Blurb for the latest RBPD mystery, Murder in the Worst Degree: The body that washes up on the beach leads Detectives Milligan and Zachary on a murder investigation that includes the victim’s family members, his housekeeper, three long-time friends, and a mystery woman.

F. M. Meredith aka Marilyn Meredith is the author of over 35 published books. She enjoys writing about police officers and their families and how what happens on the job affects the family and vice versa. Having several members of her own family involved in law enforcement, as well as many friends, she’s witnessed some of this first-hand.

Once again I am offering the opportunity to have your name used for a character in a book if you comment on the most blogs during this tour for Murder in the Worst Degree.

Available at:

Tomorrow Marilyn will be visiting Cora Ramos at 

JL Greger, author of Coming Flu, Murder: A New way to Lose Weight, and Ignore the Pain

Saturday, April 12, 2014

New Blog Game in Town – A Spider Web of Authors

Did you like to play tag when you were a child? Maybe you’ll enjoy participating in this adult version and decide it’s a good way to tell other authors about your work. Everyone who participates in this spider web answers the same four questions.

I’m sending Sara Almquist, my epidemiologist heroine in my medical thriller series, to Cuba. I’ve included sites (e.g. the La Floridita Bar that Hemingway made famous and the beautiful Springer Spaniels that were security dogs at José Martí International Airport in Havana) from my visit to Cuba last November. Sara took this public health assignment to get away from problems at home in New Mexico and to look for Xave, the “spook” who saved her in Bolivia in Ignore the Pain. Officially, she’s working for the State Department as they arrange scientific exchanges between the US and Cuba.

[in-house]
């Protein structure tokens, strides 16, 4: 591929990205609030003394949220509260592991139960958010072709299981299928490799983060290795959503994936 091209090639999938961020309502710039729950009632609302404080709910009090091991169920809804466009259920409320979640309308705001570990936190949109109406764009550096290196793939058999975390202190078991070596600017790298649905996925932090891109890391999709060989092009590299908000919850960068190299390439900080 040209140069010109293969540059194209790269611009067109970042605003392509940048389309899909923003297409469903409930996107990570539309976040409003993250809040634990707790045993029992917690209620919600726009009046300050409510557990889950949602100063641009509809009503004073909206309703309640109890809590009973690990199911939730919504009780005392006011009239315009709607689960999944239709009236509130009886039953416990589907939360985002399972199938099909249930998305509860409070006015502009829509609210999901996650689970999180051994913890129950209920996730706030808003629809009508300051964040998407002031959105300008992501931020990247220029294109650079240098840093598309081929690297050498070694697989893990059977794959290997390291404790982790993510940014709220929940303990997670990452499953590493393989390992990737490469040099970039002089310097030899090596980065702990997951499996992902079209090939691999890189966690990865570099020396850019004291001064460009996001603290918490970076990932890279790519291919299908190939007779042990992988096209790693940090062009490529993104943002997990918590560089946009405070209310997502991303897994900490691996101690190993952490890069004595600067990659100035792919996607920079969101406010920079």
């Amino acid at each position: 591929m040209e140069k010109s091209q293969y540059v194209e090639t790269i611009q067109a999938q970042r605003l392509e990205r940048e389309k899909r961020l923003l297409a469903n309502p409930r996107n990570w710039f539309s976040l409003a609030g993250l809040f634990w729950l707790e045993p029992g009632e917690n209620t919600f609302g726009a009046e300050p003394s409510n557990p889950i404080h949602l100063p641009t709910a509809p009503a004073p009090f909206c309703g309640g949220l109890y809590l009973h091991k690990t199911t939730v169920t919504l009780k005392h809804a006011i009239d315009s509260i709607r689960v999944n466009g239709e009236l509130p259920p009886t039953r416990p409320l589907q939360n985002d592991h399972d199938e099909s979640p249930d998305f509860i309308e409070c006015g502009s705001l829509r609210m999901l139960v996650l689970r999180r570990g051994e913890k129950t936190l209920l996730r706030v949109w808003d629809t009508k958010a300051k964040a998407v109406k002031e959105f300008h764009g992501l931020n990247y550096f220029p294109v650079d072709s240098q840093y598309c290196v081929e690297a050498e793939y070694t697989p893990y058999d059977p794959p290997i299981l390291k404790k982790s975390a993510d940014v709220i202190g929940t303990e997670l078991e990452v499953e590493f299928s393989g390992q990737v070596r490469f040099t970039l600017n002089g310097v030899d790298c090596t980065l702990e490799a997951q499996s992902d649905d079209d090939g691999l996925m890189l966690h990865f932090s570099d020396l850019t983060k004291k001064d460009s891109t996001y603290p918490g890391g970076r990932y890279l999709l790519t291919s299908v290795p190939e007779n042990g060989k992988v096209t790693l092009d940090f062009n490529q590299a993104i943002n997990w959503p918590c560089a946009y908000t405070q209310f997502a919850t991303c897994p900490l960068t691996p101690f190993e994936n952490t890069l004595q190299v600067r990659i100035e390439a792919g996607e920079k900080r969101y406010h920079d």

I’ve got a problem. Even though the first draft of the book is almost done I don’t have a title. Do you have suggestions? Leave a comment please.

I am a scientist, and I strive to create colorful scenes in my books by including factual scientific details and realistic, not stereotyped medical experts. I guess, I’m trying to do a bit of science education while I use my imagination to spin fictional thrillers.

My lead character epidemiologist Sara Almquist could be compared to the pathologist Kay Scarpetta
in Patricia’s Cornwell’s novels or the medical anthropologist Tempe Brennan in Kathy Reich’s medical thrillers. However, Sara is more irreverent to authority, takes herself less seriously, and is based in New Mexico. She also has great side-kicks – Bug, a Japanese Chin, and Linda, her sister.

I file interesting ideas from scientific journals, newspapers, and on-line search services as I find them. When I start thinking about a new novel, I sort through my files and pull articles that fit a common theme. Then I create a three to five-page outline of the novel. After that I let the characters take over.

I guess that means I’m an organized pantser or a disorganized plotter.

The spider, who caught me in this web, was Ilene Schneider. See her at She was caught into the web Sandy Fairfax. See her at . I snared Sharon Moore into the web. See his blog at
If you want to be included, I’ll alter this blog to include you in this web. Just let me know at